Published in 2011 Colorado Super Lawyers magazine
By Erik Lundegaard on March 4, 2011
Megan Sherr, of Sherr Puttmann Akins Lamb, on Gov. Bill Ritter Jr.
I worked in the DA’s office from April 2000 until December of 2003. So almost four years. Bill was the DA the entire time I was there. He was the kind of guy who always remembered your name. He just knew everybody. From the minute you got sworn in, he knew who you were, he knew a little about your family; he was just a people person. Then he applied for this grant program and got funding—it was a juvenile grant program and I was in the juvenile division at the time—and he came to me and asked me, “What are your thoughts? How would you feel about being involved in this program?” Basically asking me if this is something you can get behind, you know, not just from a job standpoint.
This was a guy who had so many people who reported to him—he was the BMOC—and he took the time. And for me that was huge. I think it shaped a lot of the reason I went into family law. Because it’s very people intensive, it’s very client intensive. You’ve gotta be there, you’ve gotta be compassionate, you’ve gotta care. This is people’s lives at stake. I learned that from him. His ethical standards? Bar none. He always took the high road. I love that he’s a family guy. It’s very difficult to mould your schedule when you’re a DA. You’re expected to be in court every single day. You know, the judge will clear a date with defense counsel but they won’t clear it with you as a DA because they know you’re going to be there. And he took the time to sit down with me—because I really didn’t want to work full time when I had my daughter—and he really brainstormed ways for me to work it out and not be there 100 percent of the time. I did one of the first job shares with somebody. And it was all because of him. He knew how important family was. Now I’m a shareholder, I just started my own firm, and that has absolutely carried over. I want the staff to feel like they can go to their son’s soccer game or they can leave a little early to attend their kid’s concert. That came from Bill, really, that sort of standard.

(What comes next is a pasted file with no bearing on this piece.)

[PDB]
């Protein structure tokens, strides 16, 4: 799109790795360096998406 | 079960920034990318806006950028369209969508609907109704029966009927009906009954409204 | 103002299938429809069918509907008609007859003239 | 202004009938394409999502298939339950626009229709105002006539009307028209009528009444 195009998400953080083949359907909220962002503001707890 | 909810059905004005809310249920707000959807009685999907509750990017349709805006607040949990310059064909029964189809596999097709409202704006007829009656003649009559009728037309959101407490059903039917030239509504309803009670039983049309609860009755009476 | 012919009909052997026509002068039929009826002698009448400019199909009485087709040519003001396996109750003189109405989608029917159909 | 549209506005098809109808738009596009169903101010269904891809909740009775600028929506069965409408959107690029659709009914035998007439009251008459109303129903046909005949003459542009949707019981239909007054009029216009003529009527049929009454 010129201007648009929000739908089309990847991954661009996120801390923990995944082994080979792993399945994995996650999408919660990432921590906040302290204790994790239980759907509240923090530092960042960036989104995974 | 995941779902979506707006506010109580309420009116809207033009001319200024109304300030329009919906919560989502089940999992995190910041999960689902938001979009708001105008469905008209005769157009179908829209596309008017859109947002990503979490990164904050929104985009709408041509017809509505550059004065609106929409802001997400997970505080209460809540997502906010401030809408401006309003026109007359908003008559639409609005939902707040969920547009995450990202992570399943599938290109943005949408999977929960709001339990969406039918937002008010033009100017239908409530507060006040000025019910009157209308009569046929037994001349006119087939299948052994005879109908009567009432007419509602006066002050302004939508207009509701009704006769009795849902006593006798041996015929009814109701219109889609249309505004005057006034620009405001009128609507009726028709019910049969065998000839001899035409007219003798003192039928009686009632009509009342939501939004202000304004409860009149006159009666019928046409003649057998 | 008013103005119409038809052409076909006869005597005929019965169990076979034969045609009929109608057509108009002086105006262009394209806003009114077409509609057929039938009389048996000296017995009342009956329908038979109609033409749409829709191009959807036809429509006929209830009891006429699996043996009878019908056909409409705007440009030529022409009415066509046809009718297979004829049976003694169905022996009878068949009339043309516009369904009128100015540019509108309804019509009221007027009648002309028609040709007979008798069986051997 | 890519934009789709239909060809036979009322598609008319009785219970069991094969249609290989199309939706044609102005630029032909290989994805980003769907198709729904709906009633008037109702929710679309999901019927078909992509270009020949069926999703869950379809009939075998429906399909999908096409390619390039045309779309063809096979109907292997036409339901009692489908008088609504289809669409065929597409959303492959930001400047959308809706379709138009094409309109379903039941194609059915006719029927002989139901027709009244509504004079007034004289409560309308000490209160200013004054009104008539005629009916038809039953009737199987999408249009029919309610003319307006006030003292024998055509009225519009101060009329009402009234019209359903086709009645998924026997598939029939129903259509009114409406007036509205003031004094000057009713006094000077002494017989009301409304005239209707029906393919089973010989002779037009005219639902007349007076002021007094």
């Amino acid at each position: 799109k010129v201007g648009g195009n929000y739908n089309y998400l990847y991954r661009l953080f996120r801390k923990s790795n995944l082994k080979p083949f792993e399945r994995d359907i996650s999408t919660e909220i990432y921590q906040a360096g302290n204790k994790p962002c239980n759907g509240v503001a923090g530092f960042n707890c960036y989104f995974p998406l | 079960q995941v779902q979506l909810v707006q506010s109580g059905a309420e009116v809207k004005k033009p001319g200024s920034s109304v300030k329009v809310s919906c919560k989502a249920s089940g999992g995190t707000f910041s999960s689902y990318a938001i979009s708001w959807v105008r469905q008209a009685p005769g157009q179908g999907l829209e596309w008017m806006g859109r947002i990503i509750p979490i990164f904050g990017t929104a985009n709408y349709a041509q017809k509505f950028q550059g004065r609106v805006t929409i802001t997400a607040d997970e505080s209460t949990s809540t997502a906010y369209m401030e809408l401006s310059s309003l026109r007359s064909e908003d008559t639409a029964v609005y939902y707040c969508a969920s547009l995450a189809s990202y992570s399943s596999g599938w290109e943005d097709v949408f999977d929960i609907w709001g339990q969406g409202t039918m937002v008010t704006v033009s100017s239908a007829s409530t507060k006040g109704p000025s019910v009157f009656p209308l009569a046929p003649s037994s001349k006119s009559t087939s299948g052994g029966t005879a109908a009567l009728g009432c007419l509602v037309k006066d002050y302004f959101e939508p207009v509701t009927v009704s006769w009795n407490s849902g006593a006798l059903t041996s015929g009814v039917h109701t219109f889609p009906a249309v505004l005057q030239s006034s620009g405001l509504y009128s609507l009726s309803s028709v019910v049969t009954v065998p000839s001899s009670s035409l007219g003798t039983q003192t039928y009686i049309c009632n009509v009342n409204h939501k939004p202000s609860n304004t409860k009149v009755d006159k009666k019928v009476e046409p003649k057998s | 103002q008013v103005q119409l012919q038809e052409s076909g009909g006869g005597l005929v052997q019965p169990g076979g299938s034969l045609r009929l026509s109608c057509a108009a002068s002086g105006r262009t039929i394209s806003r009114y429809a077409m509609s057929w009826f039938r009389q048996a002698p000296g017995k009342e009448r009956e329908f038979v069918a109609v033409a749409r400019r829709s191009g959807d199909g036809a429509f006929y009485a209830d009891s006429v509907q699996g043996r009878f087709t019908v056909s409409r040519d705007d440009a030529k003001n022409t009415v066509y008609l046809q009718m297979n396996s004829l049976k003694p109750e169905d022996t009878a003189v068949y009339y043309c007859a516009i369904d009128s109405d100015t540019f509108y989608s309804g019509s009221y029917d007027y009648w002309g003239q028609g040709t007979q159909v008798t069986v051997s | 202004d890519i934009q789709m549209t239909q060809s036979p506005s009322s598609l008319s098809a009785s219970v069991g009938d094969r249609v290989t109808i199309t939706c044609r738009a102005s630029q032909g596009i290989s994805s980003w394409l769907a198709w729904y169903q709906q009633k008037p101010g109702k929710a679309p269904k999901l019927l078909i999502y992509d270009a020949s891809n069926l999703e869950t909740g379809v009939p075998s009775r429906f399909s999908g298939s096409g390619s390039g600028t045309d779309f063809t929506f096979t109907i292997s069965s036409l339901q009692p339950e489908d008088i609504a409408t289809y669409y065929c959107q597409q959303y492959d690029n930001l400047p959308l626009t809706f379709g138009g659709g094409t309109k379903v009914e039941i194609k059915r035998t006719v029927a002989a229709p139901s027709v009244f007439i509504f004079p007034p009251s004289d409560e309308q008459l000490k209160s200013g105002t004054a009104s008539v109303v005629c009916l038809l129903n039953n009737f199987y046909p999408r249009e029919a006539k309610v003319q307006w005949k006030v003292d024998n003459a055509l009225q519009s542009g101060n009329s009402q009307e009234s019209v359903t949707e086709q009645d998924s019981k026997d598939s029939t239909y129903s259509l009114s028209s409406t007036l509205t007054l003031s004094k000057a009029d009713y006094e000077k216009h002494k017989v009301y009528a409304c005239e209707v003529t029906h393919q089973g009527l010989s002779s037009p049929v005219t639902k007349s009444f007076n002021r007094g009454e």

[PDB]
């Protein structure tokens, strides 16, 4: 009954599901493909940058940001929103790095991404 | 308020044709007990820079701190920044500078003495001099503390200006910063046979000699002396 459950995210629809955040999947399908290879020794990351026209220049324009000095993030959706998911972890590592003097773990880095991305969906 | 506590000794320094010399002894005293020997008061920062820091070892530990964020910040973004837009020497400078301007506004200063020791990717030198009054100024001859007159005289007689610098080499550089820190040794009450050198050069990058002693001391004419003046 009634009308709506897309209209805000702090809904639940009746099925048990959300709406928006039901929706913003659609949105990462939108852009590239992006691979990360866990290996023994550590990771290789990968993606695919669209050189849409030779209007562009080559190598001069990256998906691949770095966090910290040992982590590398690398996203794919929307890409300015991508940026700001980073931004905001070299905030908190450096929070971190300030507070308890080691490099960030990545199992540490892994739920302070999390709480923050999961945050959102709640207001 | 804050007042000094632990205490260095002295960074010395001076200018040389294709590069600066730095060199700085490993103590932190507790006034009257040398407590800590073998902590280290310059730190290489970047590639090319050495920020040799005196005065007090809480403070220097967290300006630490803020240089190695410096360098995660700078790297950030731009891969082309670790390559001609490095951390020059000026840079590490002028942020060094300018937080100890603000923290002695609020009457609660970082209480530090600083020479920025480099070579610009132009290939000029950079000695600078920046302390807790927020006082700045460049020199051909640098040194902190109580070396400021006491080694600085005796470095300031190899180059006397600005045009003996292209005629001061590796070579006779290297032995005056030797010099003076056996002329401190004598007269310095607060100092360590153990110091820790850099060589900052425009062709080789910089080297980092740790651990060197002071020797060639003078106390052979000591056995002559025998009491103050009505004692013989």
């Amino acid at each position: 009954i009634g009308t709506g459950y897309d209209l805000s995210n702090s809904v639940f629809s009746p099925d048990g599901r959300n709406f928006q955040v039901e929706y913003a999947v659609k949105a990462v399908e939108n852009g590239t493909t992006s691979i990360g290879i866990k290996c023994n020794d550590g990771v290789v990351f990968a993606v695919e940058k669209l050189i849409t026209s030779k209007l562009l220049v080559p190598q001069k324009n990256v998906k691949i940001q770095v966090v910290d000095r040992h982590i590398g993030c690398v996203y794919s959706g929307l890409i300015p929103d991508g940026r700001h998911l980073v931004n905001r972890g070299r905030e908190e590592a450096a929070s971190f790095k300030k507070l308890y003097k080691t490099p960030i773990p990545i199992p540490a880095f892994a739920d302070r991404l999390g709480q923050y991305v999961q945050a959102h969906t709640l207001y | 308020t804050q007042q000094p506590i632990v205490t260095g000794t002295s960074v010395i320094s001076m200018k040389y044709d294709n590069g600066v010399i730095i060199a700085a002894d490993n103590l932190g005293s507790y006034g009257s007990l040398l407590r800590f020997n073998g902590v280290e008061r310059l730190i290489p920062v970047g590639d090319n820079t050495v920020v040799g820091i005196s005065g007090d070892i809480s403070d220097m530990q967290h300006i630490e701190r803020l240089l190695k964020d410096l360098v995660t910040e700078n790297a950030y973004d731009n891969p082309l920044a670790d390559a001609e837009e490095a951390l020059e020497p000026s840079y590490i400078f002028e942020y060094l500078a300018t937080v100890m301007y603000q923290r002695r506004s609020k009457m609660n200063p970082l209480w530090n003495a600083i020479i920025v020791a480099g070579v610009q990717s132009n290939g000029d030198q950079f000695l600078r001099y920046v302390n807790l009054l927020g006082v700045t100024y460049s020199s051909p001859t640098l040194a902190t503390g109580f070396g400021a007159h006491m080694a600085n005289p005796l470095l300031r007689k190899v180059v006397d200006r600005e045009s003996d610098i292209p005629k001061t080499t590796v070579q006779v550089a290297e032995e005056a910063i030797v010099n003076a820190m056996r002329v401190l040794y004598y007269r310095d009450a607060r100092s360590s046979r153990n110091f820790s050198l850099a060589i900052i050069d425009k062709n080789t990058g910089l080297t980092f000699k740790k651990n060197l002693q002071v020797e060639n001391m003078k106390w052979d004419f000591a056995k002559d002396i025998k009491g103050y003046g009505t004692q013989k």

Valeri Pappas, of Davis & Ceriani, on Gary J. Ceriani
I started at Davis & Ceriani in August 1999 and worked with Gary from the beginning. He’s done over 150 trials and he has a way of looking at each case and finding a way to boil it down to what’s really important—to tell the story or to make very dry business concepts accessible to the average person. He’s got so much great experience and he’s willing to share that with younger lawyers, which I think is pretty rare these days. It’s such a collaborative process here. When we’re prepping for trial we’re in each other’s office about 12 times a day. “What about this? What do you think about this? How would this work?” We shoot arrows at each other’s arguments but try to figure out the best way to present the evidence. I believe that’s the best way to be mentored, to have it be a collaborative process. It’s also a lot of fun. He’s not sitting in his office writing outlines, and I’m not sitting in my office, like we’re islands. We really are a team.
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